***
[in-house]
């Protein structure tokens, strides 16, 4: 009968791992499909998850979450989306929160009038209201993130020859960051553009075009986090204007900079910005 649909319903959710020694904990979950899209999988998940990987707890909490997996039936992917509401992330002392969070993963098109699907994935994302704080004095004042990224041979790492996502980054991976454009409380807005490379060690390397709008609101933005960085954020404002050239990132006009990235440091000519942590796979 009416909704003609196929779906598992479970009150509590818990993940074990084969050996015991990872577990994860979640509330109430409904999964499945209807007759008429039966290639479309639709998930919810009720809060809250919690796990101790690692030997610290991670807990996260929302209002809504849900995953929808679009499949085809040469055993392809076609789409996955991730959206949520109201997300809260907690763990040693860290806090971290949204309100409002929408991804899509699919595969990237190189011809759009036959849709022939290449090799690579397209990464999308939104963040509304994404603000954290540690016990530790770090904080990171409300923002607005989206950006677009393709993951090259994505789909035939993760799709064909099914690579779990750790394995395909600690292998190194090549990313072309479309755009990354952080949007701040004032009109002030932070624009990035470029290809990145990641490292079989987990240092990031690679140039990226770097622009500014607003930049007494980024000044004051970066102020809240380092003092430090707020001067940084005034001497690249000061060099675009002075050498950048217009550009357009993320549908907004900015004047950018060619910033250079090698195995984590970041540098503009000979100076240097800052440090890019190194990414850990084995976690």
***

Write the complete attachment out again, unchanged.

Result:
[in-house]
């Protein structure tokens, strides 16, 4: 009968791992499909998850979450989306929160009038209201993130020859960051553009075009986090204007900079910005 649909319903959710020694904990979950899209999988998940990987707890909490997996039936992917509401992330002392969070993963098109699907994935994302704080004095004042990224041979790492996502980054991976454009409380807005490379060690390397709008609101933005960085954020404002050239990132006009990235440091000519942590796979 009416909704003609196929779906598992479970009150509590818990993940074990084969050996015991990872577990994860979640509330109430409904999964499945209807007759008429039966290639479309639709998930919810009720809060809250919690796990101790690692030997610290991670807990996260929302209002809504849900995953929808679009499949085809040469055993392809076609789409996955991730959206949520109201997300809260907690763990040693860290806090971290949204309100409002929408991804899509699919595969990237190189011809759009036959849709022939290449090799690579397209990464999308939104963040509304994404603000954290540690016990530790770090904080990171409300923002607005989206950006677009393709993951090259994505789909035939993760799709064909099914690579779990750790394995395909600690292998190194090549990313072309479309755009990354952080949007701040004032009109002030932070624009990035470029290809990145990641490292079989987990240092990031690679140039990226770097622009500014607003930049007494980024000044004051970066102020809240380092003092430090707020001067940084005034001497690249000061060099675009002075050498950048217009550009357009993320549908907004900015004047950018060619910033250079090698195995984590970041540098503009000979100076240097800052440090890019190194990414850990084995976690």